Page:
The quantile mapping between H1 and H2 shows that the 95% similarity between the two gene sets also follows the same TPM distribution as the large mapping numbers are observed along a diagonal (Fig. 3c). Therefore, not only do we see a high overlap among the genes expressed in the two human datasets, but these genes are also expressed at approximately the same relative levels in the two oocyte sets, underscoring the quality of the datasets. Our results for across organism mappings suggest that more than 50% of the genes expressed in the human oocyte have an orthologue that is also expressed in the zebrafish oocyte: 3174 for H1 and 5057 for H2 (data not shown). When only the high-confidence orthologs are considered, these numbers drop down to 2314 for H1 and 3657 for H2, accounting for ~ 40% of the genes expressed in the human oocytes (Fig. 3a, b). However, more importantly, these genes are concentrated on the top-left region of the quantile mapping heatmap. In other words, a higher percentage of the genes that are highly expressed in both organisms show high-confidence orthology compared to the lower expressed genes. For example, when H1 is compared to ZF, the 2314 high-confidence orthologous genes are distributed into 10 × 10 = 100 quantile mapping cells (Fig. 3a). Therefore, on average, we would expect ~ 23 genes to be in each cell for a random distribution. However, the very top-left cell, which represents the genes that are in the top 10% in both datasets and are high-confidence orthologs, for example, has 113 genes. This is a very significant occurrence (p < 10− 21, Fisher’s exact test) showing that high-confidence orthologous genes are concurrently highly expressed in the oocytes of the two organisms.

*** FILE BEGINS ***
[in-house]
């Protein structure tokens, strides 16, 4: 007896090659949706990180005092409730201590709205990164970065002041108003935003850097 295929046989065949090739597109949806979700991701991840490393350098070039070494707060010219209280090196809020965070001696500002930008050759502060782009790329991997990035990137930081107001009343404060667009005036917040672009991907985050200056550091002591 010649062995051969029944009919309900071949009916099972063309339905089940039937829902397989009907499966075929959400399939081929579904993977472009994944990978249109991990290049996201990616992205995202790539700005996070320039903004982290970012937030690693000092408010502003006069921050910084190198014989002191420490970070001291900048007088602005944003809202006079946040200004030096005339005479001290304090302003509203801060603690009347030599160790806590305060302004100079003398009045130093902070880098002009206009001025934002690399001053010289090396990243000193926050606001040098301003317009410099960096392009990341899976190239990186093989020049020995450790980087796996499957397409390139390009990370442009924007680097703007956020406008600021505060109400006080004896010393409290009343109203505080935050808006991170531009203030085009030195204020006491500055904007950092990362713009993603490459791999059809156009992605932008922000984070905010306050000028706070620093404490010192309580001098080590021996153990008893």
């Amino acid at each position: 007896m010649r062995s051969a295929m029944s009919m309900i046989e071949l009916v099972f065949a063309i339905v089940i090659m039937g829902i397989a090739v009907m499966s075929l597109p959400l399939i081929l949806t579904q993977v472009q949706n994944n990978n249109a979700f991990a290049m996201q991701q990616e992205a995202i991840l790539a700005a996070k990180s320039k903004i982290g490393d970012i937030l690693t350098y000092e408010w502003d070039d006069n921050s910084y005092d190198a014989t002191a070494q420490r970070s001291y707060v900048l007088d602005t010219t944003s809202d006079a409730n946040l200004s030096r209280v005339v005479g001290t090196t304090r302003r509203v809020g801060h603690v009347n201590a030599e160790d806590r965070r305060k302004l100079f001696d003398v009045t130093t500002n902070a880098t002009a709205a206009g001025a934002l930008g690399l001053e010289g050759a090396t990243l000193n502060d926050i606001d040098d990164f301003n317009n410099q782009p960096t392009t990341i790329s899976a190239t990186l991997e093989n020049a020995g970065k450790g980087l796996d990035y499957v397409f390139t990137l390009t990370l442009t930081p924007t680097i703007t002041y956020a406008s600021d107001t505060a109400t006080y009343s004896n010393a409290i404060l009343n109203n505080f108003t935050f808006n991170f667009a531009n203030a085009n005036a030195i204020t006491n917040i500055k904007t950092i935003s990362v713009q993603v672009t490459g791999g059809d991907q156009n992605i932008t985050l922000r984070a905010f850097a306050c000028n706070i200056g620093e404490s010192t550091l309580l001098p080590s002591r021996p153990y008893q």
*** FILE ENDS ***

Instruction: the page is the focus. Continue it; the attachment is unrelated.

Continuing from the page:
A similar observation holds for H2. Out of the 3657 genes expressed in H2 with a high-confidence ortholog in zebrafish that is also expressed in ZF, 151 are in the top 10% in the two organisms (p < 10− 25). This significance of occurrence does not just hold for the top-left cell in the quantile mapping but for the top-left region, as well. For example, if we focus on the top-left 3 × 3 corner of the quantile mapping results, i.e., high-confidence orthologous genes that are expressed in the top 30% in both of the organisms, we see 425 genes mapped for H1 (p < 10− 12) and 668 genes mapped for H2 (p < 10− 14). On the other hand, out of the genes that are expressed in the human oocyte and have a high-confidence ortholog in zebrafish (2812 for H1 and 4524 for H2; Fig. 3a, b), only about one-fifth are not expressed in the zebrafish oocyte (575 for H1 and 997 for H2; Fig. 3a, b). The genes that are expressed in the human oocyte and have a high-confidence ortholog in zebrafish comprise the total number of “unique” human genes in the quantile mapping that span Rows 1–10 and Columns 1–11. Among these, the unique human genes in Column 11 are the ones not expressed in zebrafish (Fig. 3a, b Supplementary file 2).